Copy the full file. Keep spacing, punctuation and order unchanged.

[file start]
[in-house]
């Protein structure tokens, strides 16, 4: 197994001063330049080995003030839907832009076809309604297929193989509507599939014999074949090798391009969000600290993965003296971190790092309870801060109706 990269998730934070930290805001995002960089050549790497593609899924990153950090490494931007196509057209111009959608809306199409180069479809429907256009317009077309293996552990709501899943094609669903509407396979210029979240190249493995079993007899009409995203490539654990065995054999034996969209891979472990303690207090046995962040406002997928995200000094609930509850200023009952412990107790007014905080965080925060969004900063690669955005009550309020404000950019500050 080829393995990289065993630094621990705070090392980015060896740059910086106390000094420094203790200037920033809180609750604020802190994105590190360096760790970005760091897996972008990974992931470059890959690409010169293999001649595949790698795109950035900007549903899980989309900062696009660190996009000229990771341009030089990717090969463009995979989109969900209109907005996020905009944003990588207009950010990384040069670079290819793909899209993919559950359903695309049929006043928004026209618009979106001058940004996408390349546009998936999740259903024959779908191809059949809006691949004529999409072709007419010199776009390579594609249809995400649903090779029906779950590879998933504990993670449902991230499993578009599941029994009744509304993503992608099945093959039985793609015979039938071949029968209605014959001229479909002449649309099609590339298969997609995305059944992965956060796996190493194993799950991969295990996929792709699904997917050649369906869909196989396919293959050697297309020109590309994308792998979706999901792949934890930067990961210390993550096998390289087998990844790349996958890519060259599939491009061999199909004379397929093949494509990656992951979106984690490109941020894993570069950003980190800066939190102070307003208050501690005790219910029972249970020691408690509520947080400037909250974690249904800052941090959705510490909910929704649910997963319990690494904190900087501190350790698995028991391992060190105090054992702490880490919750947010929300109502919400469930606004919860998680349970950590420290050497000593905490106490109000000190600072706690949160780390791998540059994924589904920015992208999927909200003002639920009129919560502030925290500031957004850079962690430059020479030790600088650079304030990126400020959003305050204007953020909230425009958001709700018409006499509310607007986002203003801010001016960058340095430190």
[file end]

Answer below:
[in-house]
């Protein structure tokens, strides 16, 4: 197994001063330049080995003030839907832009076809309604297929193989509507599939014999074949090798391009969000600290993965003296971190790092309870801060109706 990269998730934070930290805001995002960089050549790497593609899924990153950090490494931007196509057209111009959608809306199409180069479809429907256009317009077309293996552990709501899943094609669903509407396979210029979240190249493995079993007899009409995203490539654990065995054999034996969209891979472990303690207090046995962040406002997928995200000094609930509850200023009952412990107790007014905080965080925060969004900063690669955005009550309020404000950019500050 080829393995990289065993630094621990705070090392980015060896740059910086106390000094420094203790200037920033809180609750604020802190994105590190360096760790970005760091897996972008990974992931470059890959690409010169293999001649595949790698795109950035900007549903899980989309900062696009660190996009000229990771341009030089990717090969463009995979989109969900209109907005996020905009944003990588207009950010990384040069670079290819793909899209993919559950359903695309049929006043928004026209618009979106001058940004996408390349546009998936999740259903024959779908191809059949809006691949004529999409072709007419010199776009390579594609249809995400649903090779029906779950590879998933504990993670449902991230499993578009599941029994009744509304993503992608099945093959039985793609015979039938071949029968209605014959001229479909002449649309099609590339298969997609995305059944992965956060796996190493194993799950991969295990996929792709699904997917050649369906869909196989396919293959050697297309020109590309994308792998979706999901792949934890930067990961210390993550096998390289087998990844790349996958890519060259599939491009061999199909004379397929093949494509990656992951979106984690490109941020894993570069950003980190800066939190102070307003208050501690005790219910029972249970020691408690509520947080400037909250974690249904800052941090959705510490909910929704649910997963319990690494904190900087501190350790698995028991391992060190105090054992702490880490919750947010929300109502919400469930606004919860998680349970950590420290050497000593905490106490109000000190600072706690949160780390791998540059994924589904920015992208999927909200003002639920009129919560502030925290500031957004850079962690430059020479030790600088650079304030990126400020959003305050204007953020909230425009958001709700018409006499509310607007986002203003801010001016960058340095430190």